Specialty healthcare company Swedish Orphan Biovitrum (Sobi) has received approval from the Swiss Agency for Therapeutic Products, Swissmedic, for its Elocta (rFVIIIFc) to treat patients affected with haemophilia A.
Haemophilia A is a rare but chronic genetic disorder, in which blood clotting in a person is impaired as a result of missing or reduced levels of a protein known as factor VIII.
Elocta (efmoroctocog alfa) is the only recombinant factor VIII Fc fusion protein that offers an extended half-life in the body.
The therapy has been approved to treat haemophilia A in Switzerland in order to provide prolonged protection to the patient against bleeding episodes, with prophylactic injections every three to five days.
Sobi Haemophilia vice-president and medical therapeutic area head Dr Krassimir Mitchev said: "The Swiss approval of Elocta is an important milestone for the country's haemophilia A community, offering the potential to improve the care of people with haemophilia A.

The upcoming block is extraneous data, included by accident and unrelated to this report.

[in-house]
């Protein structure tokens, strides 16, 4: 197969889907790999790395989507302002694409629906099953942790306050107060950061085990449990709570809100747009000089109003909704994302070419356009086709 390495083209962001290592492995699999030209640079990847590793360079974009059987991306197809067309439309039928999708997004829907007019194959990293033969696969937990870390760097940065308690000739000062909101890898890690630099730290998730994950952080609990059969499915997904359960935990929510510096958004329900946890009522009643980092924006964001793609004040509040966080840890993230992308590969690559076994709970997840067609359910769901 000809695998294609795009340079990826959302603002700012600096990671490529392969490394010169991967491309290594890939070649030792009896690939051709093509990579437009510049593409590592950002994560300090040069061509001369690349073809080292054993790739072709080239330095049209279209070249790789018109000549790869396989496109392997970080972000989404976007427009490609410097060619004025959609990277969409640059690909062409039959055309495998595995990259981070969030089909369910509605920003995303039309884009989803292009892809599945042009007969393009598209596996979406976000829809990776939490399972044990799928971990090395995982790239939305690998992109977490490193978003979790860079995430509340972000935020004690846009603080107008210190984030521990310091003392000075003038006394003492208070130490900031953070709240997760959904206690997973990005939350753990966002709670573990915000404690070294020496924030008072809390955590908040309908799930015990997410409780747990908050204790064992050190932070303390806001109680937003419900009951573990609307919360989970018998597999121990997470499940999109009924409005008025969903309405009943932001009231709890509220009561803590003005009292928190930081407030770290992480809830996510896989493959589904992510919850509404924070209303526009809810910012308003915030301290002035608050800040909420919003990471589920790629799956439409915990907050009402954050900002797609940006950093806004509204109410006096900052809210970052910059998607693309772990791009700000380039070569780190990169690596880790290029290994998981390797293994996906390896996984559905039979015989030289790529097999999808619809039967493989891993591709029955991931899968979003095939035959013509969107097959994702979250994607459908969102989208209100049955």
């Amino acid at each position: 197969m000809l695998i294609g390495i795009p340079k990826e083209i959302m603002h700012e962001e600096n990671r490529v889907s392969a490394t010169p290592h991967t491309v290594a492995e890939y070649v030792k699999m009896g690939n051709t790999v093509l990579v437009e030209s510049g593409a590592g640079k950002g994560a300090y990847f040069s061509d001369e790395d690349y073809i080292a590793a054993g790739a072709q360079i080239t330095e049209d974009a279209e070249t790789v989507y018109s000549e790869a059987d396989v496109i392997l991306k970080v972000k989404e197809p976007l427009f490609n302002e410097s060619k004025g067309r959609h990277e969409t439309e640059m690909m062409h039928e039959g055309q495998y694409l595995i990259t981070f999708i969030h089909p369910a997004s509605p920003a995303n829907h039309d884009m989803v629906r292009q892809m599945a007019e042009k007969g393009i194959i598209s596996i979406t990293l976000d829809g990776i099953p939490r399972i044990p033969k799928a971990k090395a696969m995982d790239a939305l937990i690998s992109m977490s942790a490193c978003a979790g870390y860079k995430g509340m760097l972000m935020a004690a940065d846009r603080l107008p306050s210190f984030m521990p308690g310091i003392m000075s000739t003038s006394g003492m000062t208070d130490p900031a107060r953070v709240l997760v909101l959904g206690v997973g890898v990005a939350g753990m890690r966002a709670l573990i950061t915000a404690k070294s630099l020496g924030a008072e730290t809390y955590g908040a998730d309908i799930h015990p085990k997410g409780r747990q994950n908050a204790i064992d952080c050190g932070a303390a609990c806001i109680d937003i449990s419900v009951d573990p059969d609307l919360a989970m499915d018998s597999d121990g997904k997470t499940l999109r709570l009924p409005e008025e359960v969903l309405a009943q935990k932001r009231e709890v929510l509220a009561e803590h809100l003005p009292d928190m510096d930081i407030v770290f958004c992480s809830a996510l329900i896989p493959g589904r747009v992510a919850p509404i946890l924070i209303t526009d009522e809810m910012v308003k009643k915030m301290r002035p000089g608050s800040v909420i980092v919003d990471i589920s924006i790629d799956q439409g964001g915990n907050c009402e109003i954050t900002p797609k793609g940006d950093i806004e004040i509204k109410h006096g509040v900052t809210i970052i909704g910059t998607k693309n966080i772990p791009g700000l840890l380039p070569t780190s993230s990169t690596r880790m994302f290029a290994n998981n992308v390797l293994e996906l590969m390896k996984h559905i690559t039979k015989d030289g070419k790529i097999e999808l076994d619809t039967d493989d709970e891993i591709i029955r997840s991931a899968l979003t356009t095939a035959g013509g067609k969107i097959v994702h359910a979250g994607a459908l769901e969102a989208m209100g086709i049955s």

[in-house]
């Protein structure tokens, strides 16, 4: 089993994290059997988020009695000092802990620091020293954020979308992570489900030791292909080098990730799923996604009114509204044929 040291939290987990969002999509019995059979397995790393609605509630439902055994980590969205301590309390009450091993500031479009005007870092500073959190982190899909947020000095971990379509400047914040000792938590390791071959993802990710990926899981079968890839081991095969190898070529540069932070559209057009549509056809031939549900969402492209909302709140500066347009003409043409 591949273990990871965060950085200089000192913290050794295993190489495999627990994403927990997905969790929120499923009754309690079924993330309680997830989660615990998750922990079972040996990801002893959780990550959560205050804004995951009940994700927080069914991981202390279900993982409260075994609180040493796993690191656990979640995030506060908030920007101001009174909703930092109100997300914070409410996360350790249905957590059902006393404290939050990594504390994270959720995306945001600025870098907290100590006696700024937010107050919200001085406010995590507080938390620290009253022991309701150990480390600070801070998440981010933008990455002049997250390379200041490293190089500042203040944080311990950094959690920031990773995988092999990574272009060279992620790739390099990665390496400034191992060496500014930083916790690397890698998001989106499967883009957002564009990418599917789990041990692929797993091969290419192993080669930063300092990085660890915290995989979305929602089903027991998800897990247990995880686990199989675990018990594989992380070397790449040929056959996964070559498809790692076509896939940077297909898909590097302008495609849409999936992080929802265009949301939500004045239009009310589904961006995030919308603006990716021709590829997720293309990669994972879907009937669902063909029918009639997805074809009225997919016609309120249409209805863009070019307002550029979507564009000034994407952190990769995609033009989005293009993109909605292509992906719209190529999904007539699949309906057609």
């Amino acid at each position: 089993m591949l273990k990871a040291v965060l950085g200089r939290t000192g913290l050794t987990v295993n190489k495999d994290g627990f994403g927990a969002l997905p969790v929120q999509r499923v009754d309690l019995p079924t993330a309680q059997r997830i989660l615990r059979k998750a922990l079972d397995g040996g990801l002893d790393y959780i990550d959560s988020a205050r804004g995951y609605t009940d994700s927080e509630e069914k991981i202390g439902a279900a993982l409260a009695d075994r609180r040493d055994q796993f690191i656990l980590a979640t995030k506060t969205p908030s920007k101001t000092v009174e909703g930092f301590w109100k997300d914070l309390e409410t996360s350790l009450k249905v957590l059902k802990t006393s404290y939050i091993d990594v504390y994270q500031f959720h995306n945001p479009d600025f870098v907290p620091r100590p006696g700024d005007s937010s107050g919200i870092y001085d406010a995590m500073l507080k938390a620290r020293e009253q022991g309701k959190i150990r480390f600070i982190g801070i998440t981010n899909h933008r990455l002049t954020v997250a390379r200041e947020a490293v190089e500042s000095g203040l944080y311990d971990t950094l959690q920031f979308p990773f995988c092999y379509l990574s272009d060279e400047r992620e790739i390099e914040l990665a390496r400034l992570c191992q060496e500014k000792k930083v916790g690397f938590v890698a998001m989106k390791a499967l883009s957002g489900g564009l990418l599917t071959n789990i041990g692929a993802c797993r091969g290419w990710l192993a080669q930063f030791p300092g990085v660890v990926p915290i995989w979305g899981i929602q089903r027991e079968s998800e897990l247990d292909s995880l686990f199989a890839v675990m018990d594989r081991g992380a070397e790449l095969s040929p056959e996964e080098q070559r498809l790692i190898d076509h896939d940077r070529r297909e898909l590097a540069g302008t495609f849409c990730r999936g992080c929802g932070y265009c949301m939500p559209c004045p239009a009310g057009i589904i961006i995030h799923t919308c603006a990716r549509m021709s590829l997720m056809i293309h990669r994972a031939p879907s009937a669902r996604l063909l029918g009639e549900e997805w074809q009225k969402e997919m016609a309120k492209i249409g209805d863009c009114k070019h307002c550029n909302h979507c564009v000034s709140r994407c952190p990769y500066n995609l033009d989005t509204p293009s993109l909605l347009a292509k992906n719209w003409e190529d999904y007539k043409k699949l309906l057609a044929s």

"Our focus is now to ensure timely and sustainable access to Elocta for people living with haemophilia A in Switzerland."
Elocta can be used for on-demand, as well as prophylaxis treatment of people of all ages affected with haemophilia A.
Sobi, in collaboration with American biotechnology company Biogen, is responsible for the development and marketing of Elocta for haemophilia A.
The company holds final development and commercialisation rights in the Sobi territory that comprises Europe, Russia, North Africa and most Middle Eastern markets, while Biogen develops and manufactures Elocta and has marketing rights in North America and all other worldwide regions, excluding the Sobi territory.
Image: Deficiency in coagulation factor VIII is the cause of haemophilia A. Photo: courtesy of www.pdb.org / Wikimedia Commons.